On the lookout for Dick Shawn movies

Jul 22 2012 - 7:18am


Dick Shawn played lifeguard Sylvester Marcus in the 1963 comedy “It’s a Mad, Mad, Mad, Mad World.”
Dick Shawn played lifeguard Sylvester Marcus in the 1963 comedy “It’s a Mad, Mad, Mad, Mad World.”

Q: I am looking for two movies with Dick Shawn. One starred John Astin as a bad guy and Shawn as a singing cowboy. It might be called "Evil Roy Slade." The second starred Shawn and another guy as astronauts stranded on either the moon or Mars. I cannot remember the title.

A: Dick Shawn, well remembered as Lorenzo St. DuBois in the original movie version of "The Producers," had a varied stage and screen career until his death in 1987. The TV-movie "Evil Roy Slade" indeed starred John Astin, with Shawn as singing Marshal Bing Bell. According to Lee Goldberg's book "Unsold Television Pilots 1955 Through 1988," Garry Marshall and Jerry Belson long tried to launch a series with Astin as Slade; there was a pilot, also co-starring Shawn, called "Sheriff Who" in 1967 and two hourlong pilots put together as "Evil Roy Slade" in 1972. It remains a cult fave. It has been released on DVD and Blu-ray, including in a two-pack with "Brothers O'Toole," another Astin comedy; if your local retailer cannot get it, I have seen it at online vendors including Amazon.com and Deepdiscount.com.

As for the astronaut movie, you may be remembering "Way ... Way Out," a 1966 film with Jerry Lewis and Connie Stevens as well as Shawn. It involves Russian and American bases on the moon, with Lewis and Stevens as an American couple and Shawn as one of the Russians. While I did not find an authorized American DVD release of it, Amazon.com does offer it for sale and rent as a video download.


Q: Why is it impossible to rent or buy "The Turning Point" with Anne Bancroft and Shirley MacLaine?

A: As I said when answering a previous question about the movie, it's not impossible to find. It's just very expensive when you do. "The Turning Point," which also featured Mikhail Baryshnikov, was an authorized American release on DVD in 2005. But new copies have not been made in some time, so demand from fans of the movie has driven up the price of the old ones when sold on Amazon.com or other sites. (An unused copy on Amazon.com can cost you more than $150, while used ones start at about $50.) The movie is available on Netflix's streaming-video service. Fox Movie Channel has apparently shown it in the past, although I did not see any upcoming listing. And you may want to see if your local library has it in stock.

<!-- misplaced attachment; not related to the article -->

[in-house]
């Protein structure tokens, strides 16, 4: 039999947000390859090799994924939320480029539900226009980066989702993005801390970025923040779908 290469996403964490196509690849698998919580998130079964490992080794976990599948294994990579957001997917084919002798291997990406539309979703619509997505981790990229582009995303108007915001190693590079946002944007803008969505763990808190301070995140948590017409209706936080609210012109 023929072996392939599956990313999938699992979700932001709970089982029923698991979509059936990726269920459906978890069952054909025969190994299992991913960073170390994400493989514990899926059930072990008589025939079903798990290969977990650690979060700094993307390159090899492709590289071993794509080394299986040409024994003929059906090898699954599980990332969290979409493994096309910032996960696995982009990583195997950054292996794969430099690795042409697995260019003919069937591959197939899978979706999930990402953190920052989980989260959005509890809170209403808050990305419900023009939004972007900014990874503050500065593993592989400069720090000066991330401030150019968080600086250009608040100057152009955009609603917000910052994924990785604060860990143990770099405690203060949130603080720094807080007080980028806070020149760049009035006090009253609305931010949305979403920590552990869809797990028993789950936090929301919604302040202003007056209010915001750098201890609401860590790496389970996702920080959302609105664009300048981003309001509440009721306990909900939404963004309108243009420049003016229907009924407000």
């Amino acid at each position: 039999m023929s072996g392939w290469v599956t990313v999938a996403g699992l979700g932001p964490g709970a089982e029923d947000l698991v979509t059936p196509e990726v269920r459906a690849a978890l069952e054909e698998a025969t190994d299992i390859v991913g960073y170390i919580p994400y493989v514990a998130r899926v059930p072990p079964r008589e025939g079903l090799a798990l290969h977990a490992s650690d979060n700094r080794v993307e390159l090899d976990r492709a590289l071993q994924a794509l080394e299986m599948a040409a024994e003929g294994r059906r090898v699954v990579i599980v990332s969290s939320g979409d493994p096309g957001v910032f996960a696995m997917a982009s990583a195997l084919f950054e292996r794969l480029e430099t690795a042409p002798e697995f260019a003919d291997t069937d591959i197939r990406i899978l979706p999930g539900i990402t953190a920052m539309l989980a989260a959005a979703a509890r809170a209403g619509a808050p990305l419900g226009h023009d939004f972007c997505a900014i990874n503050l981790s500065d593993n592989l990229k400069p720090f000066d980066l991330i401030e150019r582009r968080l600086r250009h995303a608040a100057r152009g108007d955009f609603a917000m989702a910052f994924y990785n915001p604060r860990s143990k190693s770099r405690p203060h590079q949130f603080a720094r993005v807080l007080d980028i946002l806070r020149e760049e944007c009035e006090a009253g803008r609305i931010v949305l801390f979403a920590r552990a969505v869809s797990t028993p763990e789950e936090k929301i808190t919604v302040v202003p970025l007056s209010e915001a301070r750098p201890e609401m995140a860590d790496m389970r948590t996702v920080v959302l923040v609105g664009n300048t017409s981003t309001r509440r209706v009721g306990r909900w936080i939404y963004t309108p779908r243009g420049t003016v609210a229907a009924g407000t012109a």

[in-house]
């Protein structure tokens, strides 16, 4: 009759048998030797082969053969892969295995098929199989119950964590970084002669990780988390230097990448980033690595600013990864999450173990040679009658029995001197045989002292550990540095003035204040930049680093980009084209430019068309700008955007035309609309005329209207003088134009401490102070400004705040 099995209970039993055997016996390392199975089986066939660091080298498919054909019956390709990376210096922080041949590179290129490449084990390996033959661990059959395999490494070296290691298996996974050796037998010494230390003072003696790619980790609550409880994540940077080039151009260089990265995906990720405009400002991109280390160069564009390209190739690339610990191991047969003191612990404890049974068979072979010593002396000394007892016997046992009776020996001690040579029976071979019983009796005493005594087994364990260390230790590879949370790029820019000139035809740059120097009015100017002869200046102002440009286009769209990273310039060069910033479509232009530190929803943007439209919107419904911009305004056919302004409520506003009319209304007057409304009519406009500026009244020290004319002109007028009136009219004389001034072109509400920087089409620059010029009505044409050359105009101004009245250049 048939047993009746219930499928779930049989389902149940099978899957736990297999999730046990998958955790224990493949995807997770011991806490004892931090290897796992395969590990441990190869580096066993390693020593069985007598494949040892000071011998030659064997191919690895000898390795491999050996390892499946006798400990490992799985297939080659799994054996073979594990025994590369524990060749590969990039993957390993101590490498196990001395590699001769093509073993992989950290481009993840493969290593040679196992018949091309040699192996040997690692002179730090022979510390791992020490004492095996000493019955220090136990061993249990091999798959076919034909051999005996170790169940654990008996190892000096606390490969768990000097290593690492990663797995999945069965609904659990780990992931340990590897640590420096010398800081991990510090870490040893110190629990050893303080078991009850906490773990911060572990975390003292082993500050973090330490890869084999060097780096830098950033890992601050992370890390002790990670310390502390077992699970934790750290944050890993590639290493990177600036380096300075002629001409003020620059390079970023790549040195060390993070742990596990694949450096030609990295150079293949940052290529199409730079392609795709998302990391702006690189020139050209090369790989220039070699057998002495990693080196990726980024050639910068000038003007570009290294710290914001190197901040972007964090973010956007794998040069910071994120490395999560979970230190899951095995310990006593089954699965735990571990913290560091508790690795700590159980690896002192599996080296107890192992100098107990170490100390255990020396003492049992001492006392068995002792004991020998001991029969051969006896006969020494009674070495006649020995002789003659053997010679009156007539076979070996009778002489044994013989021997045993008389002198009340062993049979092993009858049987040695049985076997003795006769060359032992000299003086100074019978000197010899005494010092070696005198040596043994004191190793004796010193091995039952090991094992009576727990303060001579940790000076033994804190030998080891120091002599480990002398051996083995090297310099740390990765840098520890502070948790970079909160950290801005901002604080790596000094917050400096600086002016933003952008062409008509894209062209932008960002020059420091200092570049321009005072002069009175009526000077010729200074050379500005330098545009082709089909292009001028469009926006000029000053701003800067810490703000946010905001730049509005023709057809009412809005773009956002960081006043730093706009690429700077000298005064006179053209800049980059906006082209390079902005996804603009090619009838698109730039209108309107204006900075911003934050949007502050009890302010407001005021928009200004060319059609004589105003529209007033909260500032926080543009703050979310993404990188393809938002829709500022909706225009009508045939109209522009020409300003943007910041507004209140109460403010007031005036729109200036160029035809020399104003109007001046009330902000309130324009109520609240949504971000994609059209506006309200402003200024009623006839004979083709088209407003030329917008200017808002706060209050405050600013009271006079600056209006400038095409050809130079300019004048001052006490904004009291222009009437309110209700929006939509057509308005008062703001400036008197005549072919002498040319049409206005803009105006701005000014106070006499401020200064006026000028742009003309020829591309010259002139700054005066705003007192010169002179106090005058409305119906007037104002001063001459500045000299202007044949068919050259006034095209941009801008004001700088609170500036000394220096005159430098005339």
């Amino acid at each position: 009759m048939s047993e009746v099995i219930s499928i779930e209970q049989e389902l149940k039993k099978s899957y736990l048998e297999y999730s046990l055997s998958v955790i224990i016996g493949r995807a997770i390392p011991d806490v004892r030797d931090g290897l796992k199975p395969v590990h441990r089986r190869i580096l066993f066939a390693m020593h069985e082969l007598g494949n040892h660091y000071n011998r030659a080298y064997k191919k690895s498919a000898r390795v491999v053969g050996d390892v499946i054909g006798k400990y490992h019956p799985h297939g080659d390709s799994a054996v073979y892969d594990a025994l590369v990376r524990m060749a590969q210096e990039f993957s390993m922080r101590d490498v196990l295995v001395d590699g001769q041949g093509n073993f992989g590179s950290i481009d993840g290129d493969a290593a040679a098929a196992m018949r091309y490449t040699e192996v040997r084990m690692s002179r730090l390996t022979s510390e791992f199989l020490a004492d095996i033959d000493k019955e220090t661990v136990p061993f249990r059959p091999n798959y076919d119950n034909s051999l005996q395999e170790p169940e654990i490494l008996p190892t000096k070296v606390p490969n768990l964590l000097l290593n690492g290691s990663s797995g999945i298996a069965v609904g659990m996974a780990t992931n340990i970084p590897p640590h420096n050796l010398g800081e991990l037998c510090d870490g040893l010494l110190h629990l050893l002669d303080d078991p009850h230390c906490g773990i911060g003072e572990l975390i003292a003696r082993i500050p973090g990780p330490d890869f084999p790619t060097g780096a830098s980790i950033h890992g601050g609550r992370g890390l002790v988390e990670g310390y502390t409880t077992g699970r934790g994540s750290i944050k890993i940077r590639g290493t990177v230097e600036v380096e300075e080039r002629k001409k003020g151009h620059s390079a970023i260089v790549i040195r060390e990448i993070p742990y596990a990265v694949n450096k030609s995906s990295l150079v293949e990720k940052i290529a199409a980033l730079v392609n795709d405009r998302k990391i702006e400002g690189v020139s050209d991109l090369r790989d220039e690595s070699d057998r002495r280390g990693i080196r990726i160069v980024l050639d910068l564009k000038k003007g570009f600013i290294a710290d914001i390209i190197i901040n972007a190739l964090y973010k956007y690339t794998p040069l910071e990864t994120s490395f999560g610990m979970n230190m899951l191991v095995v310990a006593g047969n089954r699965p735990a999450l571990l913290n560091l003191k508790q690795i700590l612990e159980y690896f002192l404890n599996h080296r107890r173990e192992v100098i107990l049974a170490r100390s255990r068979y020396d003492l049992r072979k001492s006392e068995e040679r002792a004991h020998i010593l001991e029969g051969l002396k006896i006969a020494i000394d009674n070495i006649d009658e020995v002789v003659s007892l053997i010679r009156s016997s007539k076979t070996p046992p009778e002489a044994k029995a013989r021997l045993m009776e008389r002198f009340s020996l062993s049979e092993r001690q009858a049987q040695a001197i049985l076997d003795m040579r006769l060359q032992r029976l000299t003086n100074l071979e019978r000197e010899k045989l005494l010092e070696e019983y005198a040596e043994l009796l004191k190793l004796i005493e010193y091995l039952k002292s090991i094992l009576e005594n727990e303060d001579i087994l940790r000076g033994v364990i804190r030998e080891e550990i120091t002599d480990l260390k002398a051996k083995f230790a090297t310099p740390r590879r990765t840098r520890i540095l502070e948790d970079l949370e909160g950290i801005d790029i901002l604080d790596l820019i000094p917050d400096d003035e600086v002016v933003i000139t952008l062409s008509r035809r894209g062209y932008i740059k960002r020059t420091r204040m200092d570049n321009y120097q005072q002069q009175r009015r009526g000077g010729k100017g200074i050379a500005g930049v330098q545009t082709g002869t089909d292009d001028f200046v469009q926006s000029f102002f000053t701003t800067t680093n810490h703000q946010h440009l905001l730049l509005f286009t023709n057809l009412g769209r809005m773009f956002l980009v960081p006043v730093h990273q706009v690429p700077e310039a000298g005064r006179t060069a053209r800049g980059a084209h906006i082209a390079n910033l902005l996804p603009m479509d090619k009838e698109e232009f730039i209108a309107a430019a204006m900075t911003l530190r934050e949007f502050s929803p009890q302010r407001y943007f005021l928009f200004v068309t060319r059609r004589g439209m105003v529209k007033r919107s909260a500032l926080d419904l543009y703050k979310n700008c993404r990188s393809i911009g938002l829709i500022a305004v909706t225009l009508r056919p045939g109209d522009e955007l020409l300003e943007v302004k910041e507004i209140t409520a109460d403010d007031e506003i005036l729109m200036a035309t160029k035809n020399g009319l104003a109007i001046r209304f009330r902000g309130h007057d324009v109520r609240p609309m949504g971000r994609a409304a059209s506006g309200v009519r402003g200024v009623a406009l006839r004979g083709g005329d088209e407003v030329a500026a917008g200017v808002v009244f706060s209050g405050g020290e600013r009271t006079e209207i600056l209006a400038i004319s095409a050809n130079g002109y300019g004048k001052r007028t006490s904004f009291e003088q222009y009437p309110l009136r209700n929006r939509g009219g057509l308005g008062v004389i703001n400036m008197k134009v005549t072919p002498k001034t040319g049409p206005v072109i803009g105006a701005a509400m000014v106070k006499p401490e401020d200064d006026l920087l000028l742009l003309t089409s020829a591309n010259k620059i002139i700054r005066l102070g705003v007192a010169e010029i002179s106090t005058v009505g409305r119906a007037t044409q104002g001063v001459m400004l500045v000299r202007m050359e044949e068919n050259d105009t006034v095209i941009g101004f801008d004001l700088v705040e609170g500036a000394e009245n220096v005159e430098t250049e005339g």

I do not know the specific reason why this movie is not a current DVD release. When a film or TV show is not available, it could be something as simple as a lack of demand, but that would not appear to be the case here. More likely is some issue involving rights -- whether it's about owning the film as a whole, the lack of agreement with a specific actor, or something like music ownership. As I have mentioned before, music issues have more than once kept a production off video (or led to its being issued with different music, a creative travesty).

Q: Where could I find a TV show with Aidan Quinn as a priest addicted to painkillers? I think the woman who played Nurse Ratched was also in it.


A: That would be "The Book of Daniel," which originally aired on NBC for a few weeks in 2006. Quinn played Daniel Webster, an Episcopal priest whose problems included popping pills, but who had direct conversations with Jesus (played by Garret Dillahunt). The cast also included Dylan Baker, Alison Pill and Ellen Burstyn, the Oscar-winning actress whom you may have confused with Louise Fletcher, who played Ratched in "One Flew Over the Cuckoo's Nest."

Coming from writer-producer Jack Kenny ("Warehouse 13"), "Book of Daniel" was a very good show, but one cut short by complaints from some groups, low ratings and NBC's lack of faith in it. The eight episodes that were produced can be found on DVD; if your local retailer cannot get it, I have seen it for sale through online vendors Amazon.com and Moviesunlimited.com.

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